David J. Lohse received BS degrees in both Physics and Computer Science from Michigan State University in 1974, and a PhD in Materials Science from the University of Illinois in 1978. He then spent two years at the National Bureau of Standards in Gaithersburg, MD under an NSF-NRC Fellowship. In 1980 he began to work for Exxon Mobil Corporation, first in the Long Range Polymer Research Group of Exxon Chemical Co., and from 1987 to 2011 in what are now the Corporate Strategic Research Labs of ExxonMobil Research & Engineering Co. His research focused on a wide range of topics in polymer science and technology and resulted in over 120 publications and 50 US patents.
ACS has been central to his career. He served the PMSE division of ACS in several capacities, including Chair in 1998 and Councilor from 2003 to 2014. He was elected a Fellow of the American Physical Society in 2000, a PMSE Fellow in 2005, and an ACS Fellow in 2010. He received the Cooperative Research Award from PMSE in 2010 and in 2017 the Melvin Mooney Distinguished Technology Award from the ACS Rubber Division.
In retirement he is concentrating on ways to increase the understanding and thus acceptance of science among the general populace, as well as enjoying the current success of his beloved Chicago White Sox.
Did you choose retirement? Or was it chosen for you?
I was fortunate in being able to choose to retire, and also to determine when to do so. The benefits from both my employer (ExxonMobil) and that of my wife (Dow Chemical) meant that we were able to save from the beginning of our careers, and so it was relatively easy to build up the financial nest egg to both retire in our late 50’s. So, we were able to plan for retirement well in advance, and I actually stayed at work longer than needed financially to enable a smooth transition in responsibilities both in my research work and my activities in ACS.
How was the transition from the working world to retirement?
Since I was able to plan well ahead of my retirement date, the transition was fairly smooth. I was able to go from the fully-employed life to the fully-retired one over a couple of years, when I did a small amount of consulting and continued to serve ACS as a divisional councilor. Another part of our plan for retirement was to move from suburban New Jersey into Manhattan, and much of this transitional time was spent finding our new home on the Upper East Side.
Looking back, what do you wish you knew about retirement before you retired?
My wife and I knew that we would need more medical attention as we got older, and so we chose to live in a place with access to many great hospitals and medical professionals. But our need for this came more frequently and sooner than we anticipated, even though there was nothing very serious. So, we should have put more emphasis on this aspect when we made our plans, because keeping fit is essential for whatever one chooses to do in retirement.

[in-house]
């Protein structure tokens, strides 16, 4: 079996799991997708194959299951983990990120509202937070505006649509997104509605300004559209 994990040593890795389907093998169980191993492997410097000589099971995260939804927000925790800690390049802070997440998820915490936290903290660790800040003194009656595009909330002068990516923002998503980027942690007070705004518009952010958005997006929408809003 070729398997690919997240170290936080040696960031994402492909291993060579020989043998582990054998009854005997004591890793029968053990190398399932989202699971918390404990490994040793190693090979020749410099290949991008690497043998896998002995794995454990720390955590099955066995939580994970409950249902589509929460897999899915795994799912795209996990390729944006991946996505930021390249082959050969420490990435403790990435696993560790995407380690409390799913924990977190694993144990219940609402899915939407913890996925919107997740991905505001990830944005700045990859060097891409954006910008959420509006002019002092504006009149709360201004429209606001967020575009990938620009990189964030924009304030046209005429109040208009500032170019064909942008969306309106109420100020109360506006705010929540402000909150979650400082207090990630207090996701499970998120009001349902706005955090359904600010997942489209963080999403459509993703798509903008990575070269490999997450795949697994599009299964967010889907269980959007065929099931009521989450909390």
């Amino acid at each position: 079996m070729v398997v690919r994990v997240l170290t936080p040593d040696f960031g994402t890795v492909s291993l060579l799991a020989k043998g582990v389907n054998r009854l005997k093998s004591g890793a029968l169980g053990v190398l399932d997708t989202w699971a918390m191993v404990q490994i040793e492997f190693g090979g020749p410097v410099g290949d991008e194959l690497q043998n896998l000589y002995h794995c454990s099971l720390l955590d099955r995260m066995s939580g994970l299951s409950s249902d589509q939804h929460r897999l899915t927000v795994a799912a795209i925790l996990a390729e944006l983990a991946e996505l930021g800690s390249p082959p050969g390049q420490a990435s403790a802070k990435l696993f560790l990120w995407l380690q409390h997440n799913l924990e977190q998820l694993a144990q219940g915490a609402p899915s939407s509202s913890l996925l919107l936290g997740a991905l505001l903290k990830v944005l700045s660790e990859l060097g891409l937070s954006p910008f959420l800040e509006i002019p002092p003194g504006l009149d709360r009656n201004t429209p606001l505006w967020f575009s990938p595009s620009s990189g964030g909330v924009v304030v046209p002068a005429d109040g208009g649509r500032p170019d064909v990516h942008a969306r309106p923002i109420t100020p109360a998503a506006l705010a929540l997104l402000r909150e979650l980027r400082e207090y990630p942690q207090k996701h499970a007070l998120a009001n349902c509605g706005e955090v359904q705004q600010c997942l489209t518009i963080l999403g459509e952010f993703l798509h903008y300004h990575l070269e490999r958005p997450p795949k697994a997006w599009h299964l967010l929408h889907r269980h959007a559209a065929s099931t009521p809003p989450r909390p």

What do you enjoy most about being retired?
As most of the readers of ACS Industry Matters will appreciate, the demands of a career in research combined with volunteering to serve ACS in various capacities require a lot more than a 40-hour work week. So, while working I was unable to spend as much time on many aspects of life as I wished. Retirement has allowed me to explore many of these areas, such as international travel, the arts and theatre, and lectures on politics and history, as well as volunteer work in areas such as defending immigrant rights. The ability to participate in these activities was clearly enhanced by the move to New York City.
How do you stay connected to the chemistry enterprise as a retiree?
Since I ended my term as Councilor for PMSE in 2014, I have mainly followed developments through ACS publications and other forms of communications. I also maintain a network of friends and former colleagues to keep in touch with the industry.
What do you like most about where you are living in retirement? What’s one thing you wish you could change about where you live?
New York City provides one the chance for all kinds of interactions with different activities and people, and this is so much easier when you live in the city. The root cause of this is of course high population density, as it is for all great cities, but with this also comes the higher chance for less pleasant interactions. So, the main thing that needs to be changed is the high degree of inequality, more specifically the need to provide affordable housing for the essential workers who make this city so livable.
What advice do you have for people who are getting ready to retire?
Beyond making sure your finances are sound, the main advice is to make a clear-eyed assessment of what you want to do with the rest of your life. For many people, this is to stay active in the chemical enterprise, but with a somewhat different focus, such as moving into consulting or doing more teaching.
For others, like me, it is to explore new areas for which you never had enough time. And for most it seems to be a combination somewhere in the middle. Once you have decided this, then you can consider all the other aspects – the place (or places) to live, whether to downsize, and so on.
This article has been edited for length and clarity. The opinions expressed in this article are the author's own and do not necessarily reflect the view of their employer or the American Chemical Society.
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